Speaking at the White House Tuesday, US President Donald Trump attempted to walk back statements he made just 24 hours earlier at his summit in Helsinki, Finland with Russian President Vladimir Putin in which he questioned claims by US intelligence agencies that the Russian government “meddled” in the 2016 election.
Trump’s about-face followed a full-court press campaign by all US media outlets, the US intelligence agencies, the Democrats, and leading figures in the Republican Party, who demanded that he reaffirm the US government’s confrontational stance toward the world’s second most powerful nuclear power.
In the weeks leading up to Trump’s meeting with Putin, the Democrats treated him like an invincible colossus. It was impossible, they said, to seriously oppose his reactionary Supreme Court nominee, and nothing could be done to hold him to account for his criminal policy of breaking up refugee families, which was called child torture by the United Nations.
In fact, the Senate had just voted with overwhelming bipartisan support to approve his massive Pentagon budget increase, which included provisions for keeping open the Guantanamo Bay prison camp and allowing the fascistic demagogue to proceed with his unprecedented military parade in Washington.
But the moment Trump did something that cut across a central pillar of American foreign policy, the Democrats and the media ferociously sprang into action.
Trump’s questioning of the unproven narrative of the intelligence agencies was met with absolute hysteria and the implication that anyone failing to hold their unsubstantiated allegations as incontestable is nothing but a Russian agent.
In the post-World War II period, even within the tradition of American cold war liberalism, the activities of the FBI and CIA were always treated with extreme skepticism: as enormous and real threats to the survival of American democracy.
For nearly half a century, it was noted, J. Edgar Hoover ran a police state-within-a-state through the FBI. The FBI and CIA, functioning as a law unto themselves, spied on and blackmailed American political figures, carried out coups around the world and were widely believed to have been involved in the assassination of an American president.
The Watergate scandal, the Church Commission of the 1970s and the Iran-Contra scandal of the 1980s, not to mention the intelligence agencies’ role in fabricating the “evidence” of weapons of mass destruction ahead of the invasion of Iraq, their criminal mass domestic surveillance and their role in drone murder, made clear that these are criminal organizations, willing to use any means to expand their own power at the expense of democracy.
But now, these organizations have been elevated by the media into America’s quintessential guardians, and their word declared to be the gospel truth. Any discussion of their role in torture, domestic spying and drone assassinations has been shelved.
Trump was denounced as a traitor, in language that seemed to invite a military coup. His conduct was squarely declared “unacceptable” and he was, so to speak “shown the instruments.” The warning last year by Senate Minority Leader Charles Schumer, “You take on the intelligence community—they have six ways from Sunday at getting back at you,” was demonstrated in practice.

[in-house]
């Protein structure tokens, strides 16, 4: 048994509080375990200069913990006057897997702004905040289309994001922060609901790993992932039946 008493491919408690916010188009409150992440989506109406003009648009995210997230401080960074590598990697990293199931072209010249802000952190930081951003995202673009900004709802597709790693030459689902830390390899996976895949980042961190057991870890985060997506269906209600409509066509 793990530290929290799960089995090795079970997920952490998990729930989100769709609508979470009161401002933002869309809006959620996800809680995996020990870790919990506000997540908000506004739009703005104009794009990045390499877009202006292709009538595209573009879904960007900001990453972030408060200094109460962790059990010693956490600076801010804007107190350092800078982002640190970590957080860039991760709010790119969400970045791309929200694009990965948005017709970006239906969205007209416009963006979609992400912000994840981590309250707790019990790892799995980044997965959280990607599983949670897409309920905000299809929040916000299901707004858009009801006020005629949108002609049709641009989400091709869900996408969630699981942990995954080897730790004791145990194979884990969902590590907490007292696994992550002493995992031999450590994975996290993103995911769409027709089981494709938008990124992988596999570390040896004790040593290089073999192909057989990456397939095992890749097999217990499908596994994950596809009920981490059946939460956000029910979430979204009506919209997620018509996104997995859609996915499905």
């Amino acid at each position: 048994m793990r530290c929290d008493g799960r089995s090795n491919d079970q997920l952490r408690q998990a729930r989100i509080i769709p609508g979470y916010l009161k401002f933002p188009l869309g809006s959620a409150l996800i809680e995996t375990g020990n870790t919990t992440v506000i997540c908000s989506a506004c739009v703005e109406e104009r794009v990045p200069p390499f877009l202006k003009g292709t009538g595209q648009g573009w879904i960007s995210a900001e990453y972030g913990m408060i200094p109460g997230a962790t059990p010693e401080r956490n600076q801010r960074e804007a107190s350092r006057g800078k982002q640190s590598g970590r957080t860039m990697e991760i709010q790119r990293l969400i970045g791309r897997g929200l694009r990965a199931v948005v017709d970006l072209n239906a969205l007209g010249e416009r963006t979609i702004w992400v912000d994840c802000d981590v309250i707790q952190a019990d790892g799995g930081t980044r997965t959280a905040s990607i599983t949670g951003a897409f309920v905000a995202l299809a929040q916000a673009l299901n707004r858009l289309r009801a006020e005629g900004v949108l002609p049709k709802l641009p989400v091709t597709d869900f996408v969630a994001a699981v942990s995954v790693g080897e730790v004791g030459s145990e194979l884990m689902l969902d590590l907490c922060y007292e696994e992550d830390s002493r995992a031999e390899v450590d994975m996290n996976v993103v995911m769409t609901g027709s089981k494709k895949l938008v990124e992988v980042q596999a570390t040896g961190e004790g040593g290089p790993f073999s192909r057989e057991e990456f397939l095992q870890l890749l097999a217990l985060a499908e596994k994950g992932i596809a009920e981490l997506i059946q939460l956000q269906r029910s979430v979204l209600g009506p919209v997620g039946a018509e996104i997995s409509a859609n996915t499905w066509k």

Faced with implacable and universal pressure from within the political and media establishment, as well as the military and intelligence apparatus, Trump was forced to beat a retreat.
This entire sordid episode expresses the degree to which there is overwhelming institutional commitment within the US ruling elite for conflict with Russia, if necessary to the point of nuclear war. This war drive, which aims at the transformation of Russia into what would be for all intents and purposes a colony of American imperialism, has become an unchallengeable pillar of American foreign policy. Trump can commit any violation of human rights, can traduce constitutional norms at will, but he may not question this axial precept of American politics.
The universality with which this argument is accepted within the US political establishment makes clear, as the World Socialist Web Site has long insisted, that there exists no constituency for democracy within the American ruling elite.
It likewise vindicates the assessment by the WSWS that the fundamental dispute between Trump and the Democrats centers on foreign policy. What cannot be allowed is any divergence from what are seen as the key strategic interests of US imperialism.
In other words, the Democrats’ opposition to Trump is entirely from the right. On domestic issues, the Democrats are effectively in alliance with Trump. They support his tax cuts, his attacks on social spending, and, with minor caveats, his reactionary social and immigration policies. They distinguish themselves from Trump only in that they identify unconditionally with the US intelligence apparatus, and are more directly ruthless in the pursuit of US geopolitical interests, as opposed to Trump’s more transactional focus on economics.
The various factions of the ruling elite, in other words, are fighting out their differences through the method of the palace coup, of reactionary intrigue within the state. But one voice has not been heard in this ferocious, right-wing faction fight: that of the working class.
In addressing the crisis that has erupted within the state as the result of the coming to power of Donald Trump, the working class must bring its own methods to bear: those of the class struggle, animated by the socialist perspective of the International Committee of the Fourth International. Only through these means can the ruling class’s drive to war and dictatorship be averted.